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sakura drive

2022-03-29 TOKYO, JAPAN -- Mom, Noriko, Kero and I drove through sakura near TUFS. We comfortably viewed the blossoms at their peak on this cloudy chilly day. At first I was disappointed that the skies were not clear blue but later we agreed that the soft light through the clouds illuminated the flowers and tree limbs gently from all directions so that we could clearly see them.

While we were driving, we were so awed at the sights that we decided not to take pictures but to immerse ourselves in the sakura atmosphere. Here are photos from mom's vantage point.


Mom visited my new office and met my colleagues. More photos about that later.

sakura erupt

2022-03-27 TOKYO, JAPAN -- Within a span of 36 hours, sakura trees erupted in bloom. No flowers on Friday late afternoon, yet ablaze with petals on Sunday morning.

A street beside TUFS campus, between our school and the municipal airport.

A street between TUFS' athletic field and the Fire Academy.

Most flowers are blooming, with some buds remaining. No petals on the ground.

From campus we took a walk through the neighborhood to a bus stop by a beautiful old wooden building.

We rode the community minibus to the Fuchu Art Museum.

They have nice permanent and temporary exhibits. Admission is free for TUFS staff, yay!

The museum is located within a pretty city park. We found lots of tadpoles in a pond!

The center pathway through the park is lined with sakura.

Curiously, people brought tents to the park for
hanami (flower gazing). Lots of people enjoyed hanami the old-fashioned way, by spreading picnic sheets on the lawn to sit on or lie down.

We took the train to Shinjuku station. We visited 3 shops that are scheduled to close for a few years while they demolish and rebuild the Odakyu department store. The store in the picture is Seishoen, a supplier of utensils and powdered tea for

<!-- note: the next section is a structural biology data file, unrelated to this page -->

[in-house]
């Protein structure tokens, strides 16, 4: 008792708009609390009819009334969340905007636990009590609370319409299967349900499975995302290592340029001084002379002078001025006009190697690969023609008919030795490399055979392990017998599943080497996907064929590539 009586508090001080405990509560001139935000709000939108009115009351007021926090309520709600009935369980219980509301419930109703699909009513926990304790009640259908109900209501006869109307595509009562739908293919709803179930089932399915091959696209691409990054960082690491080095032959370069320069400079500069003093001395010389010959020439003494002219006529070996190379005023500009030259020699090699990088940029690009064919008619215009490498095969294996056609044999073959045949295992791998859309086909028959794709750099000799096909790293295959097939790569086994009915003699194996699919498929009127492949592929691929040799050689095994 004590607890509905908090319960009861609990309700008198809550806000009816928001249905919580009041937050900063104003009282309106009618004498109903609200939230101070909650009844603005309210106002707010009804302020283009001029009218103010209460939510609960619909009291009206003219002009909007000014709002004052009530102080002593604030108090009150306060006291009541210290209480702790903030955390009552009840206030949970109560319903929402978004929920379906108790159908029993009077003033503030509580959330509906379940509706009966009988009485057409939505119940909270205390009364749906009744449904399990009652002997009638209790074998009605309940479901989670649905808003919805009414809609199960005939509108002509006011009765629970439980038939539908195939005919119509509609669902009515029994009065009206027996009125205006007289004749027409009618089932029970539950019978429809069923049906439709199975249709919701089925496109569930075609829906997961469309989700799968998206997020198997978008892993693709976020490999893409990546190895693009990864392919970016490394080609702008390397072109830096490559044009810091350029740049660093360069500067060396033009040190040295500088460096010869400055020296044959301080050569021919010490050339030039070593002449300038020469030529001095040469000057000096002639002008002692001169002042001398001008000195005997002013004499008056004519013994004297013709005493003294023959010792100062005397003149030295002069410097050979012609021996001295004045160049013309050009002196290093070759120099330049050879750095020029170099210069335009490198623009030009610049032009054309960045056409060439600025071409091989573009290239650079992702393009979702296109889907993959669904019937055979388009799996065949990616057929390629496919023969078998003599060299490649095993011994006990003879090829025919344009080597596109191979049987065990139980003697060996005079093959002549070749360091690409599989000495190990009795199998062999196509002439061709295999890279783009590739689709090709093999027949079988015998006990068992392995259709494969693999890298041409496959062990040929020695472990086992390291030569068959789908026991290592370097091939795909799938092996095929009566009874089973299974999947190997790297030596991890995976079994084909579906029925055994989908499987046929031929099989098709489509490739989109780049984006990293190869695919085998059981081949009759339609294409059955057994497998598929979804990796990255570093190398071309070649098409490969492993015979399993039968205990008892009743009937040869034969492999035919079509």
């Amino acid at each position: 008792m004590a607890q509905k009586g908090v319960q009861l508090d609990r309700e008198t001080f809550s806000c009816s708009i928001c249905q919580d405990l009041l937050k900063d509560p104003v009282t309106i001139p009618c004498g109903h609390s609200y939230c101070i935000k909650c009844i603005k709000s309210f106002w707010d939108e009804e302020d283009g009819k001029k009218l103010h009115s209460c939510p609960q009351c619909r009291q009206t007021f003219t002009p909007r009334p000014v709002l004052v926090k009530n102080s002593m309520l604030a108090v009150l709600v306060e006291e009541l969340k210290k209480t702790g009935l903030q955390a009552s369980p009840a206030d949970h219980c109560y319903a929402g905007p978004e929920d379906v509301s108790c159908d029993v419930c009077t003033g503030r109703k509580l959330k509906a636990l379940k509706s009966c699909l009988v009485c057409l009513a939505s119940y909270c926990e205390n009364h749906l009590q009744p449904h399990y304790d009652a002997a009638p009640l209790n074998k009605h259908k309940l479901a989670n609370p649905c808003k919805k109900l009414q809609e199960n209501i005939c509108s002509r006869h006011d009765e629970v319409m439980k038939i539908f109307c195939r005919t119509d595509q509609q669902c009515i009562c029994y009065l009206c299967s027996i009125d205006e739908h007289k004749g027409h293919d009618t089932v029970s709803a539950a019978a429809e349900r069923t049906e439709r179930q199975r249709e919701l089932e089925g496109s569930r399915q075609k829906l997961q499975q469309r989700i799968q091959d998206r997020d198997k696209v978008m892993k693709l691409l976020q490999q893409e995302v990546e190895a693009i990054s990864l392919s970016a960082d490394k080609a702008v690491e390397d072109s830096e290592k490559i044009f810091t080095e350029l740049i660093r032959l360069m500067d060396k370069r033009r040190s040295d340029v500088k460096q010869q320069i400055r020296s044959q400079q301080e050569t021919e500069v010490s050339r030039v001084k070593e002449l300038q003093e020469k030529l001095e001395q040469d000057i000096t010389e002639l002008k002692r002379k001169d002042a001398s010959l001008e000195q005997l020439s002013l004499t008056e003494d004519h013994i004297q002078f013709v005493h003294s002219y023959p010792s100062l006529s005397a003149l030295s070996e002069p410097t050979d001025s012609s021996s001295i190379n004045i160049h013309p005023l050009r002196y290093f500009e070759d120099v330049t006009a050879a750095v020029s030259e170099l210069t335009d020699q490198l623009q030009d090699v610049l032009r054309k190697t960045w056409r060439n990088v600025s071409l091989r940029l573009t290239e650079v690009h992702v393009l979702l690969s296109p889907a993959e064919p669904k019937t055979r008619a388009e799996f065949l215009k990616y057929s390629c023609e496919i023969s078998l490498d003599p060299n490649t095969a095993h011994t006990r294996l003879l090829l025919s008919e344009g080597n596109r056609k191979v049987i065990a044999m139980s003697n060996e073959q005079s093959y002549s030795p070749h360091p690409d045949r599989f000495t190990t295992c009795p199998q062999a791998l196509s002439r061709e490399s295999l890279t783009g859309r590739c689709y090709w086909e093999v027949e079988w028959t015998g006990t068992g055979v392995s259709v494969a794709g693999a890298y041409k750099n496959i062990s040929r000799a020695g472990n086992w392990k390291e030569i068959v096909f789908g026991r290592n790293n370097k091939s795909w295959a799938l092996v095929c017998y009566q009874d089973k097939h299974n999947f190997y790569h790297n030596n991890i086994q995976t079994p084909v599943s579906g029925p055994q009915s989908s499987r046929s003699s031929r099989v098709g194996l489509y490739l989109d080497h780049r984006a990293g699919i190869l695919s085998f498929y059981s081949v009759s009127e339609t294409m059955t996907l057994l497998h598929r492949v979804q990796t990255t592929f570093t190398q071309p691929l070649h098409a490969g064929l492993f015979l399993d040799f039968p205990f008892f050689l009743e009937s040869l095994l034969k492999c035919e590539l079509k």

sado (tea ceremony). I used to come here often.

We plan to bring mom to campus the day after tomorrow during the peak of the sakura season.


2022-03-25 TOKYO, JAPAN -- The 1st train in the morning gets me in the office at 05:38.

I learned that around the equinoxes the sun rises just as I arrive at my desk. Gorgeous colors.

Morning rays over the horizon hit the walls of my office. I need to close the blinds for a while because it's too bright to see my computer screen.

noriko visits office

2022-03-23 TOKYO, JAPAN -- Noriko visited my new office for the 1st time.

She smiled at the silly sign I posted on the office door that reads "LOST -- Learning Online is Suffering and Torture".

I showed her our refreshment corner, and the coffee and soda that she had bought for my officemates.

It was commencement today! Most women wore kimono. Everybody was glad it stopped snowing.

Later in the day, we took the train to the Iida jazz school for our 2nd lesson with Shuichiro Ise. It was hard to hear his soft voice because a clear shower curtain separates us in the tiny soundproof music room. Luckily I am rapidly becoming accustomed to his speaking style. He gave me listening and playing assignments.

unusual snow

2022-03-22 TOKYO, JAPAN -- Unusually for this time of year, we had snow in Tokyo.

Hardly any snow on the ground. Yet it was so cold that I gave up swimming. The swimming pool water is plenty warm and comfortable. I feared I might catch cold walking in the sleet to the pool and back.

tram ride

2022-03-20 TOKYO, JAPAN -- Noriko and I rode Tokyo city's tram for our 1st time.

This is the last remaining tram line in Tokyo city, which used to have oh so many, now replaced by subways and buses.

All train sets are 1 car each on electrified double track. In most sections the right of way is for trains only, with short sections shared with automobiles. There are no battery-operated sections, which means overhead electric cables are needed for the entire length of the line. In some places (especially Europe), trams have sections that run on battery power, which reduces the need for and eyesore of overhead cabling.

The train yard maintains cars that are in service, and displays cars that have been retired.